Stephanie J. Turner
Ms. J. Reed
5 December 2011
Harriet A. Jacobs Incidents in the Life of a Slave Girl: Jacobs’s construction of black female empowerment despite the limitations of slavery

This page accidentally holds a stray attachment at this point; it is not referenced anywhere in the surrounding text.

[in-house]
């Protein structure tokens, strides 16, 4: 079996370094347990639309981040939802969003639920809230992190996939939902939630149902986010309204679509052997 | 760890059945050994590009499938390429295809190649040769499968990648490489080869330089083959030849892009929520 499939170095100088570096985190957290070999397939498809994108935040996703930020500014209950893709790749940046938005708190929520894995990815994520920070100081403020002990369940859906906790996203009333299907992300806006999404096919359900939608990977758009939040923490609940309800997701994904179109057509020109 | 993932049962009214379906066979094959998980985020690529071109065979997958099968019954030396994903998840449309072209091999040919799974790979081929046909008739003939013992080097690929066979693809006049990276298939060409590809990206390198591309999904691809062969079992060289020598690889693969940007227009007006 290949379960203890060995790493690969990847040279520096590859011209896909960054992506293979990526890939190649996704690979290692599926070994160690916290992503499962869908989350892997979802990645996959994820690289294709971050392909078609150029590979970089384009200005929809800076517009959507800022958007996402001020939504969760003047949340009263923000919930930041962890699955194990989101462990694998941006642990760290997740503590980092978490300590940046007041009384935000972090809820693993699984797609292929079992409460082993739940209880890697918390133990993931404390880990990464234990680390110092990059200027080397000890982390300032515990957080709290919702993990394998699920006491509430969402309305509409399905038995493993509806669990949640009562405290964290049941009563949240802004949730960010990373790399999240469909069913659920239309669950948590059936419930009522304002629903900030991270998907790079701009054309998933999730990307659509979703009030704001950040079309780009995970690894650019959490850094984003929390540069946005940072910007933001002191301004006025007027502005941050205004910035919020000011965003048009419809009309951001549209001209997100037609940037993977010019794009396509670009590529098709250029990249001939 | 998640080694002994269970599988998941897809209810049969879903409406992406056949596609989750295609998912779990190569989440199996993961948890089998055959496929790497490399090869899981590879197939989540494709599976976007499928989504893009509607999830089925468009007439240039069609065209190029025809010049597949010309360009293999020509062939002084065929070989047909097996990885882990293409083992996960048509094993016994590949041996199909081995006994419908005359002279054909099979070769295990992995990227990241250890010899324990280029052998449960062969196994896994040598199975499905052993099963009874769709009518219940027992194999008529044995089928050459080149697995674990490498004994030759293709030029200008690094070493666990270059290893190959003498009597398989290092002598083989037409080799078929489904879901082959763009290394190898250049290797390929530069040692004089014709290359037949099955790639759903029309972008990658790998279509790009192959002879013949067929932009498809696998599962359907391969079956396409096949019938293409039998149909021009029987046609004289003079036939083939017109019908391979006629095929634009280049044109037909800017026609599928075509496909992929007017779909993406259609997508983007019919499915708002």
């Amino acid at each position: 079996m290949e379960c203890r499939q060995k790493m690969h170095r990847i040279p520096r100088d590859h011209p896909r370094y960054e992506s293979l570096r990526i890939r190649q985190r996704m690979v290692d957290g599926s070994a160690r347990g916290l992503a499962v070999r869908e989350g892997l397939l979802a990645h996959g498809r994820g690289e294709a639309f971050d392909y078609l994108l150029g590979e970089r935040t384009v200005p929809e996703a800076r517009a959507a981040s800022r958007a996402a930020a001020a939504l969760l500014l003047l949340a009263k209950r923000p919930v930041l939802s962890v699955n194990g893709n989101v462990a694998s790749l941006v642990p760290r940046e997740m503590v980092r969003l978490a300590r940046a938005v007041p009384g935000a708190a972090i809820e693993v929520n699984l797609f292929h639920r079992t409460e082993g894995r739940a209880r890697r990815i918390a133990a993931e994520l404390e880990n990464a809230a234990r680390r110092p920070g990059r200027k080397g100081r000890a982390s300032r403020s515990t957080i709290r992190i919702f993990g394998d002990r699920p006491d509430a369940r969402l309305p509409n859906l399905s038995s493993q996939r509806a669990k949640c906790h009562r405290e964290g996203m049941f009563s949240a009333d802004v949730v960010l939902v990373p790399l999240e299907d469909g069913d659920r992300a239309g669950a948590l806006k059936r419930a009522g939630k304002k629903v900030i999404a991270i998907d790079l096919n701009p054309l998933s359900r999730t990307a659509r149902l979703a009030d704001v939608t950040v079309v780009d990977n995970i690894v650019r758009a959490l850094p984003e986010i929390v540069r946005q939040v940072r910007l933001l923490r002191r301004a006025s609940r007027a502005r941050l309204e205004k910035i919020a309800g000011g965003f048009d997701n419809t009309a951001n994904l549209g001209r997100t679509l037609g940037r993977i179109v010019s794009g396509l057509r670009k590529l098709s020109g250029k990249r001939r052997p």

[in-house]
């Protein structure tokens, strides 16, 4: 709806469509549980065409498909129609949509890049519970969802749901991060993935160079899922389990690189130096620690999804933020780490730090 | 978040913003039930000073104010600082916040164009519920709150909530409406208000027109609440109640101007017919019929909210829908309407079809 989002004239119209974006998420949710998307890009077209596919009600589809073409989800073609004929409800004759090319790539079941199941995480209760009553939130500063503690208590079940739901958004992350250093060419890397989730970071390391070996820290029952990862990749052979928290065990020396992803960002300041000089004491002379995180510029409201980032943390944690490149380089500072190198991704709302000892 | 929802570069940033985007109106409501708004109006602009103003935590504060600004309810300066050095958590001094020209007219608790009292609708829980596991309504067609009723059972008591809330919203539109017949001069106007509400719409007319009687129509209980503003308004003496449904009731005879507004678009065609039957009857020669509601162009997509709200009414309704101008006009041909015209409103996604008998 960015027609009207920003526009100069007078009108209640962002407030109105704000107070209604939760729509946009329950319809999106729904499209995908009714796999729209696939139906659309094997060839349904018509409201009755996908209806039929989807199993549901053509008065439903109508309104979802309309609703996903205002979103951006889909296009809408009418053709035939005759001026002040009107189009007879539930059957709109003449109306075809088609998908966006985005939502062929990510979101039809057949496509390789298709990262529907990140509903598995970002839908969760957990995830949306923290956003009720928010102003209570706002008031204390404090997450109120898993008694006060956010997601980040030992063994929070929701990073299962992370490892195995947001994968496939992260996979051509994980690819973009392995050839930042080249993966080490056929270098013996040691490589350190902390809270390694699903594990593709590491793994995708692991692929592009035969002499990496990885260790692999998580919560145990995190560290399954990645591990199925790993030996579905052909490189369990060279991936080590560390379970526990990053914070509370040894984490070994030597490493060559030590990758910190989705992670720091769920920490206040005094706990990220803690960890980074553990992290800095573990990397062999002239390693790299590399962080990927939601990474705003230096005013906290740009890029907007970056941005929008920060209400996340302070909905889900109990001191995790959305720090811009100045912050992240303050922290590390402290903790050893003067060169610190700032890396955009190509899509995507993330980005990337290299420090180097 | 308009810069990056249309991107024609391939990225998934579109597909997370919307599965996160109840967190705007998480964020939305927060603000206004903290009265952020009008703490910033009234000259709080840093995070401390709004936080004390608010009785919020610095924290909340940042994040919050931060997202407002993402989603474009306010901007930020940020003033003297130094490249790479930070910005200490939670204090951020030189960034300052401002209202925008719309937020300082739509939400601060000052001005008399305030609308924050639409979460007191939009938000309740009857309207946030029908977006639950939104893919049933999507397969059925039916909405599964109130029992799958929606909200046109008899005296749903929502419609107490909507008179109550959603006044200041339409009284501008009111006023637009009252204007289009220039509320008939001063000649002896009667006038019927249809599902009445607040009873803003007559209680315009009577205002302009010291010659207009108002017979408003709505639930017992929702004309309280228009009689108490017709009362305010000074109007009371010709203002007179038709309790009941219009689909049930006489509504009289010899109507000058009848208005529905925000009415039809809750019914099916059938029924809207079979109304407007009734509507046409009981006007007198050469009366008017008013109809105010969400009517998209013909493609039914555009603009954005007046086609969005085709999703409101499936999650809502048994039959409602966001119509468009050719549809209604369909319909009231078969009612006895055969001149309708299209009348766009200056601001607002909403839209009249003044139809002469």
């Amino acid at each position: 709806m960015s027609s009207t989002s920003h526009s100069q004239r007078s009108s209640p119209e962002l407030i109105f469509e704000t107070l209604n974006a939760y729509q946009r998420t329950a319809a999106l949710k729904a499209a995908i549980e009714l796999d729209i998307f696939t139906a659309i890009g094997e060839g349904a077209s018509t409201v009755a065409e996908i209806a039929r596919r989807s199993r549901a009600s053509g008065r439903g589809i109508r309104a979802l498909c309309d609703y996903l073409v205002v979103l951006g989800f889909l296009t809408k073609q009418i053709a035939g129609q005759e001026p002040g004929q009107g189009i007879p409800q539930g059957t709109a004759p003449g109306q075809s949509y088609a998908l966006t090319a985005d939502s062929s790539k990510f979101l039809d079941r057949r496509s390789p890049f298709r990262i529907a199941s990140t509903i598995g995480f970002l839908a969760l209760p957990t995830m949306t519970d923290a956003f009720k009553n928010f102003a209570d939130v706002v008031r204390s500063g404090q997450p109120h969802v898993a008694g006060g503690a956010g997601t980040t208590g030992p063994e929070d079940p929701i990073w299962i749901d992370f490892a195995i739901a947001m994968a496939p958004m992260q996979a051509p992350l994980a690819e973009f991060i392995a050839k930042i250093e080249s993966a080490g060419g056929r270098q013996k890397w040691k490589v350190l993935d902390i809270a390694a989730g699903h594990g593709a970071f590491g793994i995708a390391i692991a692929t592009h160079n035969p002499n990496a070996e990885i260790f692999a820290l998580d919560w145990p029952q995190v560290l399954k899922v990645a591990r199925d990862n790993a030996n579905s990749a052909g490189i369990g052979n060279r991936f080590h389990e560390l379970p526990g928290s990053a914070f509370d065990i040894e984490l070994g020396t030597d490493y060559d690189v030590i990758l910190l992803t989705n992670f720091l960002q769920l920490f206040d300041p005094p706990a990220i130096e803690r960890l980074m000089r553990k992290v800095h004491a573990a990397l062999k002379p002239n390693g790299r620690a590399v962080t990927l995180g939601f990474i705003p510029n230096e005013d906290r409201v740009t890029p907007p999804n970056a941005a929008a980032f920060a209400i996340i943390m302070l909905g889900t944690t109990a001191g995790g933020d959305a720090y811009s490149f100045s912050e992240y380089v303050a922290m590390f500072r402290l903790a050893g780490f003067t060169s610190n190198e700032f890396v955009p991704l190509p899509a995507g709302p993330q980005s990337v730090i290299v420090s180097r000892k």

Harriet A. Jacobs Incidents in the Life of a Slave Girl is an autobiography written under the name of Linda Brent. This autobiography is a detailed account of her life or lack thereof. I use the term lack thereof because Harriet Jacobs was raised by her grandmother due to her mother dying at a young age. Harriet was taught to read and write as a young slave girl by her mistress. Harriet’s grandmother was a well-respected older slave woman who gained her freedom in the last will and testament of her mistress. Jacobs is determined not to be raped or surrender all her rights to anyone. Jacobs didn’t know she was a slave until she was almost a teenager. Her mother had passed away and the sad reality of her life as a slave sunk in. Harriet was raised to possess great moral character and virtue. During this time in history black women were “slaves of a slave” (Beal p.13).Frances Beal made that observation due to black women being subservient and degraded by their slave owners and their black men. Not all slave owners allowed their slaves to marry. With that in mind black women often were used and misused by their own race and their masters. Jacobs displays great determination to remain true to chastity despite constant stalking and demeaning remarks by Dr. Flint. In 1842 Harriet Jacobs escapes to freedom, this was at a great price she gave herself willing to the unmarried lawyer next door and bore him two children. Jacobs hid in a 3foot crawl space at her grandmother’s home for seven years. There was no light or room for her to stand up in that small space. Mice and insects crawled on her body and she hid there to avoid Dr. Flint. Jacobs’s story is a testament to what determination and a strong will can produce. Jacobs’s...
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